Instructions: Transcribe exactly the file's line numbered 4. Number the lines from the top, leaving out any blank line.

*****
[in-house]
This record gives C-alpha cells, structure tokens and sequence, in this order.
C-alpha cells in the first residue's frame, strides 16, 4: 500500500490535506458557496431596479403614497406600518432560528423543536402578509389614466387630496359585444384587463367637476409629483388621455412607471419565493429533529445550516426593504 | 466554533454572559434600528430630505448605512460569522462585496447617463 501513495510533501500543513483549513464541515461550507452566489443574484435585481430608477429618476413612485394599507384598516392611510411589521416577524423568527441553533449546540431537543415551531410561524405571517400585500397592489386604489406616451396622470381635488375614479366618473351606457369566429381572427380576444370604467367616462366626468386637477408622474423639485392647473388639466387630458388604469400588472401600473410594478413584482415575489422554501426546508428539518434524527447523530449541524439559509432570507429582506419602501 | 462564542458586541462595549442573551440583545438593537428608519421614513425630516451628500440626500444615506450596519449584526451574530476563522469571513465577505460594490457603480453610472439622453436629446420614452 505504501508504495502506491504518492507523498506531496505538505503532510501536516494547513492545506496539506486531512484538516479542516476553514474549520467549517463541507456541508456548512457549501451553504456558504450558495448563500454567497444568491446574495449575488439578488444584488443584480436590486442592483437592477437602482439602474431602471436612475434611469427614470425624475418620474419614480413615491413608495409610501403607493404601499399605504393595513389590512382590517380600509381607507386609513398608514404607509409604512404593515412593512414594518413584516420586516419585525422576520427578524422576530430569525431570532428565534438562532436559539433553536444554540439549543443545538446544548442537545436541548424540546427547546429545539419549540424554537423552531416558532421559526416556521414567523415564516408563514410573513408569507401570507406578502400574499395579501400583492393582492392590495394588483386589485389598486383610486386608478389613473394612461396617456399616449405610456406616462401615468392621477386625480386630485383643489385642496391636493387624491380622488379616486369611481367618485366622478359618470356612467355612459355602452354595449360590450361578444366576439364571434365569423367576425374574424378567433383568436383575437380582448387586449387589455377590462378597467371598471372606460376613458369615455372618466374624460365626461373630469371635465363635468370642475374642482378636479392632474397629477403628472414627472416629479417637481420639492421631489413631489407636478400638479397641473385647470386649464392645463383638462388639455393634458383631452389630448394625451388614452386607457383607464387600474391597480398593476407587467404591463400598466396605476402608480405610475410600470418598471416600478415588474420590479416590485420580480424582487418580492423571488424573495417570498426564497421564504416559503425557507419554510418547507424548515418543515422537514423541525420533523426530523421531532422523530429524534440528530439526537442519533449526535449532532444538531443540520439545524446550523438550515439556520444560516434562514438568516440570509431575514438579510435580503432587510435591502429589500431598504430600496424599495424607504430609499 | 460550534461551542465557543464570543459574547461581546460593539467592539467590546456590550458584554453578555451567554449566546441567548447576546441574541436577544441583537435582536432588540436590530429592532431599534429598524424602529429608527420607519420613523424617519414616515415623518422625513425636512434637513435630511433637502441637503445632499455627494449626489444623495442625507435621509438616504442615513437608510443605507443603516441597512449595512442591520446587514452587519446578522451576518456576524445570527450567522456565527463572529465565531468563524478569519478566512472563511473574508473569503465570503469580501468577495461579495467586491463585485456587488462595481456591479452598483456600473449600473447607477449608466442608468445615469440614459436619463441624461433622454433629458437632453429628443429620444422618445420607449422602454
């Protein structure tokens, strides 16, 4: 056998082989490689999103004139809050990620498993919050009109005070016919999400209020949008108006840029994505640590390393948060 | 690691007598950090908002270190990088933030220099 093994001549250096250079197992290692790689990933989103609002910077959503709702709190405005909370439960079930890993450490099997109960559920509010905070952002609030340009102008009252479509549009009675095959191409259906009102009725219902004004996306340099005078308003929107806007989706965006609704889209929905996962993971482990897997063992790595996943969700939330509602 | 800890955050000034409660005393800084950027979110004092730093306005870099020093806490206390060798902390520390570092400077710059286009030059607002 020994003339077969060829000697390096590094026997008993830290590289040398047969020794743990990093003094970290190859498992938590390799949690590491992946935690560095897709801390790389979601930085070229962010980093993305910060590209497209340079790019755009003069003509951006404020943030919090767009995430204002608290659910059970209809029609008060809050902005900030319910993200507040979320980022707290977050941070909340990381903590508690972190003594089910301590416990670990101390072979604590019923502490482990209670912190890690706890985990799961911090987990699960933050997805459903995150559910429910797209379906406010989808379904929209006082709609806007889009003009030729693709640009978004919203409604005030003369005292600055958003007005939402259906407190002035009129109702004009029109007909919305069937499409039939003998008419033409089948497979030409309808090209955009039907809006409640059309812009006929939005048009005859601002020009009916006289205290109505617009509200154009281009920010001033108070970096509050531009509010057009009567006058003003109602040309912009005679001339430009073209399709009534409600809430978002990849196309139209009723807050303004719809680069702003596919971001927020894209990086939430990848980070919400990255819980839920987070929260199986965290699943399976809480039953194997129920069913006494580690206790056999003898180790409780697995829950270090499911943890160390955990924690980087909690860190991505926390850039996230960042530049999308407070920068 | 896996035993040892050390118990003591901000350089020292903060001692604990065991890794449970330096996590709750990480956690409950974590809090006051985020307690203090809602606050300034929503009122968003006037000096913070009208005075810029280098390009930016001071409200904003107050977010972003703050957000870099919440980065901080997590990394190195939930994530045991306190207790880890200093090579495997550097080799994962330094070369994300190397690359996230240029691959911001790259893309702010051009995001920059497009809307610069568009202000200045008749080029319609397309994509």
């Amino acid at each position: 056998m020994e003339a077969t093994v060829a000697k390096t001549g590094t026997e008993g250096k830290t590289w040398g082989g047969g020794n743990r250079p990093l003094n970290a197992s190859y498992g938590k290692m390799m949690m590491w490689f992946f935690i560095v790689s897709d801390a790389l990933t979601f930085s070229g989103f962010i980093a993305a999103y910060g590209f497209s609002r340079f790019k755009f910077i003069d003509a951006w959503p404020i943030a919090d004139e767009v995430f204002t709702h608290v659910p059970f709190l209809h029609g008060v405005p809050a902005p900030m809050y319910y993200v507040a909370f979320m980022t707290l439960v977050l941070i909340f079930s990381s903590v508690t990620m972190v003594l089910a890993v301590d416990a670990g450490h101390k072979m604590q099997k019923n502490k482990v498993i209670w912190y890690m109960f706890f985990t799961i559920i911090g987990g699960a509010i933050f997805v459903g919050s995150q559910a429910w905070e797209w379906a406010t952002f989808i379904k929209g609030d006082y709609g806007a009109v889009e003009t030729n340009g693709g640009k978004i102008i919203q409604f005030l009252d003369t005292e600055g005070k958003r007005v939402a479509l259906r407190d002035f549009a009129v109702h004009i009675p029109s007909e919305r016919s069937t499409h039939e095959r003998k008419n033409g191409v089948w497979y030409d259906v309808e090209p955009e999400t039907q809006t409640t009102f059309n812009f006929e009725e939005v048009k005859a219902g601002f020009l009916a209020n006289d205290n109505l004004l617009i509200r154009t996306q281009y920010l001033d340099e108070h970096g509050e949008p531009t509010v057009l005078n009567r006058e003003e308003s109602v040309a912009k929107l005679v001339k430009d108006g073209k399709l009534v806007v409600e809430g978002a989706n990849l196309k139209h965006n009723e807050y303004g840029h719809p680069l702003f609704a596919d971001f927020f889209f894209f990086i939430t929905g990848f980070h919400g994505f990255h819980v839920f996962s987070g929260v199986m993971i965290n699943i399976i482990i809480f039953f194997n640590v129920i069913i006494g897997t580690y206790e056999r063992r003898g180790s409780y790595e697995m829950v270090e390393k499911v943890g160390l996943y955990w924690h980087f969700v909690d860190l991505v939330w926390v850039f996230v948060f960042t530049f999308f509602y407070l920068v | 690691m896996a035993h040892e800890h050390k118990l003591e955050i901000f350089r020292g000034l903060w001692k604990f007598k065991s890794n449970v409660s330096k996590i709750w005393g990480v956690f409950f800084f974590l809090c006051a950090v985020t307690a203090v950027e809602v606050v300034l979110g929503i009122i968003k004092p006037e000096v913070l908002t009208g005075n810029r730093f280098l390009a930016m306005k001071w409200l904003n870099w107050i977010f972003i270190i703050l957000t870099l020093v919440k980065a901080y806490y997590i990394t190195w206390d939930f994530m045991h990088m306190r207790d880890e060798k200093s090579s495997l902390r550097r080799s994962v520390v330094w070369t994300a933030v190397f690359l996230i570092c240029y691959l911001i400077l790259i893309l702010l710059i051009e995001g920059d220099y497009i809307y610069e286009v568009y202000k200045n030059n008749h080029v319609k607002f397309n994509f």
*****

């Protein structure tokens, strides 16, 4: 056998082989490689999103004139809050990620498993919050009109005070016919999400209020949008108006840029994505640590390393948060 | 690691007598950090908002270190990088933030220099 093994001549250096250079197992290692790689990933989103609002910077959503709702709190405005909370439960079930890993450490099997109960559920509010905070952002609030340009102008009252479509549009009675095959191409259906009102009725219902004004996306340099005078308003929107806007989706965006609704889209929905996962993971482990897997063992790595996943969700939330509602 | 800890955050000034409660005393800084950027979110004092730093306005870099020093806490206390060798902390520390570092400077710059286009030059607002 020994003339077969060829000697390096590094026997008993830290590289040398047969020794743990990093003094970290190859498992938590390799949690590491992946935690560095897709801390790389979601930085070229962010980093993305910060590209497209340079790019755009003069003509951006404020943030919090767009995430204002608290659910059970209809029609008060809050902005900030319910993200507040979320980022707290977050941070909340990381903590508690972190003594089910301590416990670990101390072979604590019923502490482990209670912190890690706890985990799961911090987990699960933050997805459903995150559910429910797209379906406010989808379904929209006082709609806007889009003009030729693709640009978004919203409604005030003369005292600055958003007005939402259906407190002035009129109702004009029109007909919305069937499409039939003998008419033409089948497979030409309808090209955009039907809006409640059309812009006929939005048009005859601002020009009916006289205290109505617009509200154009281009920010001033108070970096509050531009509010057009009567006058003003109602040309912009005679001339430009073209399709009534409600809430978002990849196309139209009723807050303004719809680069702003596919971001927020894209990086939430990848980070919400990255819980839920987070929260199986965290699943399976809480039953194997129920069913006494580690206790056999003898180790409780697995829950270090499911943890160390955990924690980087909690860190991505926390850039996230960042530049999308407070920068 | 896996035993040892050390118990003591901000350089020292903060001692604990065991890794449970330096996590709750990480956690409950974590809090006051985020307690203090809602606050300034929503009122968003006037000096913070009208005075810029280098390009930016001071409200904003107050977010972003703050957000870099919440980065901080997590990394190195939930994530045991306190207790880890200093090579495997550097080799994962330094070369994300190397690359996230240029691959911001790259893309702010051009995001920059497009809307610069568009202000200045008749080029319609397309994509």